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Leveraging open hardware to alleviate the burden of COVID-19 on global health systems

Leveraging open hardware to alleviate the burden of COVID-19 on global health systems

  • Andre Maia Chagas, 
  • Jennifer C. Molloy, 
  • Lucia L. Prieto-Godino, 
  • Tom Baden


With the current rapid spread of COVID-19, global health systems are increasingly overburdened by the sheer number of people that need diagnosis, isolation and treatment. Shortcomings are evident across the board, from staffing, facilities for rapid and reliable testing to availability of hospital beds and key medical-grade equipment. The scale and breadth of the problem calls for an equally substantive response not only from frontline workers such as medical staff and scientists, but from skilled members of the public who have the time, facilities and knowledge to meaningfully contribute to a consolidated global response. Here, we summarise community-driven approaches based on Free and Open Source scientific and medical Hardware (FOSH) as well as personal protective equipment (PPE) currently being developed and deployed to support the global response for COVID-19 prevention, patient treatment and diagnostics.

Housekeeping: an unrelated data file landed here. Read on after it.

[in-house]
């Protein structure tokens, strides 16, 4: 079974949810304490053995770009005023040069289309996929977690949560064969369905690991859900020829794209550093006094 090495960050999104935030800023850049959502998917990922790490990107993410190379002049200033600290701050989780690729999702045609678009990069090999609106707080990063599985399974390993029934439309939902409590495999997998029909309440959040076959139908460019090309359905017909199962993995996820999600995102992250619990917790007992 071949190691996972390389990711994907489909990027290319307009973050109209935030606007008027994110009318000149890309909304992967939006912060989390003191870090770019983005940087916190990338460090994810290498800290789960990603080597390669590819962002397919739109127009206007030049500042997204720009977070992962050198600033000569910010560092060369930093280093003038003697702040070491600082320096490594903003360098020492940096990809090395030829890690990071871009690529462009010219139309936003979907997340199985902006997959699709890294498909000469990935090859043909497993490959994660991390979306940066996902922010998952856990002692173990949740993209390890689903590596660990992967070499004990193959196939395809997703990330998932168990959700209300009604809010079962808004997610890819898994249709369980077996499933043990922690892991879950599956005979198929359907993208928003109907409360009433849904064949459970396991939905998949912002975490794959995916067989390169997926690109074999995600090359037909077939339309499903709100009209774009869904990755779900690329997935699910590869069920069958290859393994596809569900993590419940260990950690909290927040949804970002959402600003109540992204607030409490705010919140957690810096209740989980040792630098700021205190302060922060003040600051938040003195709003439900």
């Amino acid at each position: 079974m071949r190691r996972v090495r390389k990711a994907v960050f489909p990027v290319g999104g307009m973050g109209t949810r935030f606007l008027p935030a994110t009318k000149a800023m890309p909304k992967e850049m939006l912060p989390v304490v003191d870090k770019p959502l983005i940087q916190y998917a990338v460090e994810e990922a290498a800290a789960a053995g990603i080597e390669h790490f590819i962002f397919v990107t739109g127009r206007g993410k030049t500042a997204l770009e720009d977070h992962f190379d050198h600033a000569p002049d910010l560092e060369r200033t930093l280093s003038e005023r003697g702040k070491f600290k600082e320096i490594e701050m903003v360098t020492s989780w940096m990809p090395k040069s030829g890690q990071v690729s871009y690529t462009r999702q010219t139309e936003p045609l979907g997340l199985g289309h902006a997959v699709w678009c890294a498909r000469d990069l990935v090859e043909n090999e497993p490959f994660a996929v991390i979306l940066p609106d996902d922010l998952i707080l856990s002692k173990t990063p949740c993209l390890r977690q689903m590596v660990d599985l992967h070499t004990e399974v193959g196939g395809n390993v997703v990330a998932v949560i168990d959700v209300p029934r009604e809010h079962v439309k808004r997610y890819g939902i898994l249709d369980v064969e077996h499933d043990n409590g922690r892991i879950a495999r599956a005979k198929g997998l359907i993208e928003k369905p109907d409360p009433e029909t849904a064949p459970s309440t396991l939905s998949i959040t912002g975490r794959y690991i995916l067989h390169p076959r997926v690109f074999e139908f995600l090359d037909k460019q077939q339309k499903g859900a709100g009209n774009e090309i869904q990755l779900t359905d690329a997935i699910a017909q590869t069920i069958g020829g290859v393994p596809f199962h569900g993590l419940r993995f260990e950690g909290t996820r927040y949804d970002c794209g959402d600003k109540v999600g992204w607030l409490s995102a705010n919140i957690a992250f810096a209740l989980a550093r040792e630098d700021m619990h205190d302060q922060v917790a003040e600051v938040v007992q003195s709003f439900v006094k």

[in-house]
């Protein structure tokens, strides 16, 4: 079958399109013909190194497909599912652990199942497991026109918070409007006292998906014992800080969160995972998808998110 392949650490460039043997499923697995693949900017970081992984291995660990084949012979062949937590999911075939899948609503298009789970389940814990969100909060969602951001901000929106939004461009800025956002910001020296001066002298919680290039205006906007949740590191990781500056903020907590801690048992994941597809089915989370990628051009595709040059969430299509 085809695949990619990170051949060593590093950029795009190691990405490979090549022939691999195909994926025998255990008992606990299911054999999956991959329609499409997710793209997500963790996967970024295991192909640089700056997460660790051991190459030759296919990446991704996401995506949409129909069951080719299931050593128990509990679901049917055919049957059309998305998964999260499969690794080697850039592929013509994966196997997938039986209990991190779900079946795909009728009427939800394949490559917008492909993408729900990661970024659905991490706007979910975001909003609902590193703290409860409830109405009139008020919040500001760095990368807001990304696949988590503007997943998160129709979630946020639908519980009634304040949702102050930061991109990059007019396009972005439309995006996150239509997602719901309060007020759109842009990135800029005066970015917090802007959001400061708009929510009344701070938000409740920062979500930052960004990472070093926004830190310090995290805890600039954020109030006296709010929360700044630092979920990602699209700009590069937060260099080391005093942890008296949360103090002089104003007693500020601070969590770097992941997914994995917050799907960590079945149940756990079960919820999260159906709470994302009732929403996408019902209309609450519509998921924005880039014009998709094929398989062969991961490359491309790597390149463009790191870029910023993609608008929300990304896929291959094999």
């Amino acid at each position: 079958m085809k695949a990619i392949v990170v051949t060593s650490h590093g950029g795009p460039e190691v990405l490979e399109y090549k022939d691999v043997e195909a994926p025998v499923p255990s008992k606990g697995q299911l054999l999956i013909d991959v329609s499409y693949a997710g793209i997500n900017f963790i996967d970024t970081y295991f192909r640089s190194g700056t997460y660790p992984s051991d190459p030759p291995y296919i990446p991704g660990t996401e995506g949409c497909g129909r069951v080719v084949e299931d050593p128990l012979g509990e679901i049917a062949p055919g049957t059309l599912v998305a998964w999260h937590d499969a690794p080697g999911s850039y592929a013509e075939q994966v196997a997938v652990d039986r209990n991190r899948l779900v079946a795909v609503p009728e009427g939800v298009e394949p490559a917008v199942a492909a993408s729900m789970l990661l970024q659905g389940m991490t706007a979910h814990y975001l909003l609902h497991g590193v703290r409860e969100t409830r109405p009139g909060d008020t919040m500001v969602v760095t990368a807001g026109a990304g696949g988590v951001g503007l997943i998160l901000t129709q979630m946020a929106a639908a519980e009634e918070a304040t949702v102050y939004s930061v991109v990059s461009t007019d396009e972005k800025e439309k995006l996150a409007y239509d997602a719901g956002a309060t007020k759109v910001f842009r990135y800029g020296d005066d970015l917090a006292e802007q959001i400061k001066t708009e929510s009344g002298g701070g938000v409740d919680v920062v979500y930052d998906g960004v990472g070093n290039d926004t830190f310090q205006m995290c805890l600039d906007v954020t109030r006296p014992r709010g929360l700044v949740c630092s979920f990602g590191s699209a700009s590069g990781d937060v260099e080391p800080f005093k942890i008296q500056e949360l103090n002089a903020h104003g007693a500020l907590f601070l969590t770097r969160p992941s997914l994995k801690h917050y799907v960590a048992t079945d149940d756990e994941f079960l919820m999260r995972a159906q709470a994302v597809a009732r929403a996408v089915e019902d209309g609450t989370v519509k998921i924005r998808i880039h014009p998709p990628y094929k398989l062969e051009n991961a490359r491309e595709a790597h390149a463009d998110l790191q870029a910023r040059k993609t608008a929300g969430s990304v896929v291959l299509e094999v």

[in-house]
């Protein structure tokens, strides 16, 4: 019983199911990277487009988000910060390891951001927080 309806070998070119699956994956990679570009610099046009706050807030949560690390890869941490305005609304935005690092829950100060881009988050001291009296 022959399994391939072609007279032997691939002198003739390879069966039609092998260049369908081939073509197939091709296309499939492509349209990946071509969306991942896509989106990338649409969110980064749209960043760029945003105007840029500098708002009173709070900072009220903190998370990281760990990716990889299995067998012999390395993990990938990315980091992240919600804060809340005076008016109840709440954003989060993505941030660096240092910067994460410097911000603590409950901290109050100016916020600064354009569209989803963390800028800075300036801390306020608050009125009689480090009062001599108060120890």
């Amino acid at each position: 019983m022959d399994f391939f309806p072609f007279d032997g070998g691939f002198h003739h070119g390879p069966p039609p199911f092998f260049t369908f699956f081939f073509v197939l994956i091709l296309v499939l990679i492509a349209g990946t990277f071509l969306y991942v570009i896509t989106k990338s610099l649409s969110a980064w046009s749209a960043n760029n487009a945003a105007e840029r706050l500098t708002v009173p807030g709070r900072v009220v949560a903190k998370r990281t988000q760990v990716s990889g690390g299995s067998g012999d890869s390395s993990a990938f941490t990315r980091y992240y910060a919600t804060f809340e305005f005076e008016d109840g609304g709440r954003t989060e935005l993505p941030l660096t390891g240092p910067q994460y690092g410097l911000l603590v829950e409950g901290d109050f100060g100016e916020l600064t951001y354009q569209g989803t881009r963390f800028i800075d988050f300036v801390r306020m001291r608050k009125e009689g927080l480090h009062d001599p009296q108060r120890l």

In recent days and weeks, governments around the world have called upon industry to address key shortcomings in the global response to COVID-19—for example to produce more personal protective equipment (PPE), ventilators and diagnostic tools [1,2]. While this is an important part of any country’s response, the capacity of existing industry to meet the scale of the challenge is likely insufficient [35]. Moreover, this approach will first address shortages locally where relevant industry is based, rather than globally, and medical grade equipment and kits emerging from this process will be costly, at a time where the economy is taking a big hit. Clearly, product innovation and novel manufacturing pipelines are required.

Here, one complementary access route to much needed tools and equipment is Free and Open Source (scientific and medical) Hardware (FOSH). FOSH follows the ethos of open source software, where all blueprints for a tool are made freely available under appropriate licenses so that anyone can study, learn, modify, customize and commercialize them [6,7]. Studies and practical experience with FOSH have shown key benefits that are paramount for disaster situations: fast and distributed development based on the contributions of many people who are for the most part working remotely [8,9].This is advantageous given the social distancing measures in place in many COVID-19 affected countries. The typically much lower implementation costs of FOSH [10] and easy adaptability to local resources are key further benefits of an open hardware approach.